What about Dya Singh's impact on the eastern ear more used to traditional Gurbani kirtan? A well-known Sikh classical ragi used to say "Dya Singh Ji you have great talent but you are sometimes careless about the rules of raag. Stay with me for one or two years and you will be amongst the best in the Sikh world." Dya Singh's typical jovial response used to be "But Giani Ji, that is precisely the reason why I am avoiding ragis lest they put me in the straight-jacket of raags !" But Dya Singh has in fact heeded the advice of great Sikh ragis and based his popular music on classical raags even for mixed eastern-western performances. His latest albums "Gurbani Yatra" and "Bandagi" based more on traditional kirtan have been widely acclaimed by lovers of traditional Gurbani kirtan.
    Yet, his style remains unique and has great appeal for the new generation. So much so that during his globe trotting tours, young Sikhs travel long distances to listen to him. Outside south-east Asia, Dya Singh is becoming increasingly popular. The American Sikhs who have adopted Sikhism from a western (ideological and musical) background are keen to know more about traditional Sikh music. They readily relate to Dya Singh bridge building effort and after some coaching in interpretation by Dya Singh (accompanied by Dhiraj Shreshta, the Nepalese Tabla maestro) they have begun to develop a "taste" for traditional Gurbani sangeet. In the year 2000, Dya Singh spent over a month with American Singhs who are keen to know more about traditional Gurbani sangeet.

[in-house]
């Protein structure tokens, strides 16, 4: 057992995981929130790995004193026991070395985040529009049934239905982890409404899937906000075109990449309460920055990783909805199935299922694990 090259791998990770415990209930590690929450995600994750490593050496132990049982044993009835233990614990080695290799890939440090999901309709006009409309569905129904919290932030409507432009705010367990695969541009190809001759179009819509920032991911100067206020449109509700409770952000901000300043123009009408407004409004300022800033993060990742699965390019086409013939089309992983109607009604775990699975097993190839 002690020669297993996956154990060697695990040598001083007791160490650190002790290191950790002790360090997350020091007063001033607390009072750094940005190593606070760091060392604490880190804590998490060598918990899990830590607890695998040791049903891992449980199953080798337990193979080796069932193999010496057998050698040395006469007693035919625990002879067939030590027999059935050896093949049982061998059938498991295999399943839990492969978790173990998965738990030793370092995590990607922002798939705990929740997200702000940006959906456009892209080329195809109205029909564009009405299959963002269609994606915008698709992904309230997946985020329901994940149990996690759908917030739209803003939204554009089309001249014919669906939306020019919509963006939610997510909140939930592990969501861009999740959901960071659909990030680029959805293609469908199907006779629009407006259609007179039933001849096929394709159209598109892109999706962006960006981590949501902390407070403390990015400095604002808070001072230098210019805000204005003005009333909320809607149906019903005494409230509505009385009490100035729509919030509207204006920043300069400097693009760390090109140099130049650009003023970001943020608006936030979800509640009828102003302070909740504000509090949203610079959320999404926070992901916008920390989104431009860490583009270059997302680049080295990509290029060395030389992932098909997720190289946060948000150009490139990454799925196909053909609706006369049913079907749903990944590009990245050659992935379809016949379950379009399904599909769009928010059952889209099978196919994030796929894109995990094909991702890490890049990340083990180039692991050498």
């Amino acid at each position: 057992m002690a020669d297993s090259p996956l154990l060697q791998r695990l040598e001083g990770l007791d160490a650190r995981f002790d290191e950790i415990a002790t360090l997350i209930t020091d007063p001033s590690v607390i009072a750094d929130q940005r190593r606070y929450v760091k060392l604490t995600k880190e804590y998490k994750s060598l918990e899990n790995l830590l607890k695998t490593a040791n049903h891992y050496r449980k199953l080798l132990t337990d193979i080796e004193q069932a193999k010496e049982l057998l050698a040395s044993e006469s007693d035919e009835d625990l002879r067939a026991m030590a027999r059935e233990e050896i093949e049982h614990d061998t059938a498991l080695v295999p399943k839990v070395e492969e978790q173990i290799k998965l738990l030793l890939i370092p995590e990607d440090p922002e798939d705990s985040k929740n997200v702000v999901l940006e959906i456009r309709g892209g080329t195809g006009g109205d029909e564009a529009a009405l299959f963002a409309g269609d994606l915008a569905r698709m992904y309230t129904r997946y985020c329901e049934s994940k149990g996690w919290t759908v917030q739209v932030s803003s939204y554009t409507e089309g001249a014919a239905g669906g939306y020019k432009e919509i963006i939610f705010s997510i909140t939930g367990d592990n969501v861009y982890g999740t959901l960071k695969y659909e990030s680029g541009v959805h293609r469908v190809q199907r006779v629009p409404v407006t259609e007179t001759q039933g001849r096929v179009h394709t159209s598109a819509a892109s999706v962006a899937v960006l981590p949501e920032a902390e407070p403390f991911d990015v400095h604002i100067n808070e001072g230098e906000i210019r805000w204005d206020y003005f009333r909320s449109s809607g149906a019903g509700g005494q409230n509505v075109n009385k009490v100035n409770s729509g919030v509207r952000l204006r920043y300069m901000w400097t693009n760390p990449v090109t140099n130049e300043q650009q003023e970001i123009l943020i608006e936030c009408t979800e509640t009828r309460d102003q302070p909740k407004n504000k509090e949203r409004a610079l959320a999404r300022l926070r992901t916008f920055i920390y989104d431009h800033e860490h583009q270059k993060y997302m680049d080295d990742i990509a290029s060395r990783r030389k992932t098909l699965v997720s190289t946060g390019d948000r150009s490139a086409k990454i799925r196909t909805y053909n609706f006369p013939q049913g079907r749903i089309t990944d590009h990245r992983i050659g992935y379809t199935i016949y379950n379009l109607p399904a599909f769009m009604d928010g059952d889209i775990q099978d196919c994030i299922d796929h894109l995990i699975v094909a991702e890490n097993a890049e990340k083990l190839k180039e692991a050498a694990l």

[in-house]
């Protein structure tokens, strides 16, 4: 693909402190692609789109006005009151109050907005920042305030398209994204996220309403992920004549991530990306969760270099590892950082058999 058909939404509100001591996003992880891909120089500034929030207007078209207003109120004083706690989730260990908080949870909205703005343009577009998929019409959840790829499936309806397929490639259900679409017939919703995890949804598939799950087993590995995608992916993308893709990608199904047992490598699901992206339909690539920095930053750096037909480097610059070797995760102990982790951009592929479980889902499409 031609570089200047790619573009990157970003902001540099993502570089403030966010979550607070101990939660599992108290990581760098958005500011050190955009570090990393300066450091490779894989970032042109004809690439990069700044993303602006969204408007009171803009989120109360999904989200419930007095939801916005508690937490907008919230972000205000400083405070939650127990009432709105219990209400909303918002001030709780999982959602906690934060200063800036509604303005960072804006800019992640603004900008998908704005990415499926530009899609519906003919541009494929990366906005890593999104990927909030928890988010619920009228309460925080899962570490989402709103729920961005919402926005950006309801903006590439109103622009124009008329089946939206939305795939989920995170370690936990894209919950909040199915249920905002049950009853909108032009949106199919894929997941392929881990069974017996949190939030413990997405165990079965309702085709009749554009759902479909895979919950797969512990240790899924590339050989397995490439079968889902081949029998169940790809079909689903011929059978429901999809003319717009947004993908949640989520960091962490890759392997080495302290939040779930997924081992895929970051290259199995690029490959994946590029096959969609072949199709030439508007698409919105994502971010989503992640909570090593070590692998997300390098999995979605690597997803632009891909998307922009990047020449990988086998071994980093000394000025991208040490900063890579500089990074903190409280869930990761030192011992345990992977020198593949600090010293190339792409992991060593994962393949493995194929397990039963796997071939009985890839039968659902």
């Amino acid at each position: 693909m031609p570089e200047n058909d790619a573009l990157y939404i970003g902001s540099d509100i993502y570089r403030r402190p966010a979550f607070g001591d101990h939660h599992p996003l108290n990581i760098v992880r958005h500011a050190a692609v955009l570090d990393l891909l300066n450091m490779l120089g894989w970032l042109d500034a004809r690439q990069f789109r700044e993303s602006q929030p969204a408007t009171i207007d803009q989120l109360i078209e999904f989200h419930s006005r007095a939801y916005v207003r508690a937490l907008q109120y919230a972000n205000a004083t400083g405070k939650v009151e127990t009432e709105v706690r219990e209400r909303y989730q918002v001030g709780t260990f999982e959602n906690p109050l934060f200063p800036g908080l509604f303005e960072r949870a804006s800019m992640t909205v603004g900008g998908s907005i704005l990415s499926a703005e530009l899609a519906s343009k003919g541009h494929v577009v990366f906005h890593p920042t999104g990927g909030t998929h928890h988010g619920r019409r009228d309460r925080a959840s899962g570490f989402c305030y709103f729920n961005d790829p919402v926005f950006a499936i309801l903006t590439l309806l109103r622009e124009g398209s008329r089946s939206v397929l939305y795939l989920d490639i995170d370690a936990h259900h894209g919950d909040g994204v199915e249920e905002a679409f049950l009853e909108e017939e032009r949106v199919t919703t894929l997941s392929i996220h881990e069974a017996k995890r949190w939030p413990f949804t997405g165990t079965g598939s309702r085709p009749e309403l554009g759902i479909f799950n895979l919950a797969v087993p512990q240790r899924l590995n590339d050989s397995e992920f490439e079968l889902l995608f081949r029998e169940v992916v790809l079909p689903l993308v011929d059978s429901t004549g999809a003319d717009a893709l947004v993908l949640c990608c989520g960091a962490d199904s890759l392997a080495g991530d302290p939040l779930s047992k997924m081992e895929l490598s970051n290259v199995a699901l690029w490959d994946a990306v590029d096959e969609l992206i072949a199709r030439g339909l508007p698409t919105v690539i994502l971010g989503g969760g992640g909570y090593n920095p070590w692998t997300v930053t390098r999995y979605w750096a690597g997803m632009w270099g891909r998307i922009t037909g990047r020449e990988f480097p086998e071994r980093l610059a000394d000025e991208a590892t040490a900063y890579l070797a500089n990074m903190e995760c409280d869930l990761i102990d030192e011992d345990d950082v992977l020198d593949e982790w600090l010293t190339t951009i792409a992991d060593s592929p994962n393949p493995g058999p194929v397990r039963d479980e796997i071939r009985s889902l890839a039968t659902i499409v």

While Dya Singh already has a wide audience base in the USA and Canada, his music albums are also in great demand in the UK and amongst the East African Sikh community.
    Outside the Gurdwaras, this talented and pioneering Sikh sangeetkar is successfully taking the message of Guru Nanak to the young Sikhs and the multi-cultural audiences world-wide. While some traditionalists may frown at his novel but popular approach, the Sikh community world-wide will be hearing more from and feel proud of Dya Singh of Australia. Others are likely to follow in his footsteps, as part of the process of taking the universal message of Guru Nanak to the world and into the 21st Century.
    Dya Singh of Australia and the Sikh Gurbani tradition: The underlying criterion for the raag bases selected by Guru Sahiban was that Gurbani kirtan should enhance the spiritual message of Gurbani and induce a mood of meditation and spiritual equipoise (sehaj anand).